Add Comment




(5 years ago) Kerry said:

Hey Pete - I've registered for your Thousand Peaks Club Meetup Group - it will probably be easier to communicate that way instead of through the comments board over here. I do have interest in Jeff Davis, and would appreciate your lead, although for my own benefit and advancement in my hiking I plan on taking a class to learn the skills needed to climb more technical peaks. Maybe as soon as this summer.


(5 years ago) petesthousandpeaks ptp said:

Hey thanks for the visit to a movie site of mine! Hope that it worked O.K. for you. Class 4 is only a step above class 3. If you did Red Lake by a different way, you must like to do scrambling if not harder. I used to lead beginners up Jeff Davis, but for some 4 is off limits, as even 3! I don't force people to do what they don't want to do, but unless you have a helicopter, climbing is the only way that you will summit, and that's part of the fun. Lots of people rock climb, I used to lead trips for the hikers, and I have the gear, still. While hikers do get killed, that's mostly by doing it wrong, and I've never lost anybody that does it right with me. It's safety. Roped up, you won't fall as in some class 3, where many hikers die.


(5 years ago) Kerry said:

Pete - I am absolutely aware of your website and use it often in planning my trips. I hadn't seen the video of Red Lake until tonight though - much easier route than what I took! As for Jeff Davis, I am not ready for a class 4 climb yet - I don't yet have any technical experience and until I take some sort of class I'm afraid that summit will be off limits for me - maybe in another year?


(5 years ago) petesthousandpeaks ptp said:

If you don't already know about my free directions to most all of the OGUL peaks, and more, they are at my website petesthousandpeaks.com I posted video that shows the easy way to the top of Red Lake Peak. If you have Quick Time installed as plug-in and also have at least 18 mbps download speed. It's in 720p HD so you can watch it in big screen on any HD TV, if you can hook up your computer by HDMI, say. Any interest in doing Jeff Davis Peak? I'd like to do it for my 4X. It is class 4, therefore a NO for most peak baggers, by them.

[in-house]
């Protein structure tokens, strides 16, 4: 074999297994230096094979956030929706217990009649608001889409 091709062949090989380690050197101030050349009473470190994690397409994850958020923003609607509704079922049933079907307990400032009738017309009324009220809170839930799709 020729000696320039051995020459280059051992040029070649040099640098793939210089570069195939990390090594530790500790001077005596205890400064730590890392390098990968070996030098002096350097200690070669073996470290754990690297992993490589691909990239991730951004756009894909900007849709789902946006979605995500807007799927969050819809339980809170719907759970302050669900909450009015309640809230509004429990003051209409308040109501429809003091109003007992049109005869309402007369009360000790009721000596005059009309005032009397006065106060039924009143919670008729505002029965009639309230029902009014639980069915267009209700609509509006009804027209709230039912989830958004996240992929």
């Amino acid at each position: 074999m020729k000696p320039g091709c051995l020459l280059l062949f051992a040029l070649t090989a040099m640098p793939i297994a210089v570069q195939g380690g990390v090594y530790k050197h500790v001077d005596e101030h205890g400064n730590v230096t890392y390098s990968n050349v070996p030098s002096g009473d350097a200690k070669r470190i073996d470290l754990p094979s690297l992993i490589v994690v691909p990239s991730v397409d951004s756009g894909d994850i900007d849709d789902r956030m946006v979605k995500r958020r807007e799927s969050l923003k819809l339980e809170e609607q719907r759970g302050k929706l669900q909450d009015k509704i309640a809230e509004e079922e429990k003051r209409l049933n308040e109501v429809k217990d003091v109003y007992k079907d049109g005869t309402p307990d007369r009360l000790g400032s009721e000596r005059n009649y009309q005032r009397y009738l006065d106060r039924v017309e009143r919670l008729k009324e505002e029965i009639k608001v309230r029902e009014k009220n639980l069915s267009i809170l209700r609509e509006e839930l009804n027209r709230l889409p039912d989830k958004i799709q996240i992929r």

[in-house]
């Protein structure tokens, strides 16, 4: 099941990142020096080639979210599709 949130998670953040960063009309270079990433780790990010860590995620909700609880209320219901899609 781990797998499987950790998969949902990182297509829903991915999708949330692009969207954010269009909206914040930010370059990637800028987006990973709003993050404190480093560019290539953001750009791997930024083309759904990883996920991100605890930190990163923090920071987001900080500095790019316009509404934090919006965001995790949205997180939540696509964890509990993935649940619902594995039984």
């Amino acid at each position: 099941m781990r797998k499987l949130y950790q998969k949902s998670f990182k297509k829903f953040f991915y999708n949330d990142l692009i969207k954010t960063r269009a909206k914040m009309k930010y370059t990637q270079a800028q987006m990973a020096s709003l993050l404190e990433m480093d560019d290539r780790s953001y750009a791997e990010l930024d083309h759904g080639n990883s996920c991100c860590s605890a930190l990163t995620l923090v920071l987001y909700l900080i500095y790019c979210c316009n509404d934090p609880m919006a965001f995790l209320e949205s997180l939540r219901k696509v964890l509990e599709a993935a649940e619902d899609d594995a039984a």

(6 years ago) Kerry said:

Pete - trip report and pics will be up this week! It was a mostly dry trip up, no snowshoes needed as I went straight up the south facing slope to the ridgeline out of Carson Pass. From there the ridgeline is pretty rocky, so not too much snow. Made a HUGE mistake though on descent from Stevens Peak and descended the bowl to the Tahoe Rim trail and encountered very soft/knee deep snow, and could not locate the trail. Safe climbing to you!


(6 years ago) petesthousandpeaks ptp said:

Anxious to see photos. Bagged Red Lake back in October, also did it at about Christmas one year, fun hike, then. 8X for me, now, love those Northern Sierra peaks. Looking at some dry winter climbs, time to do those.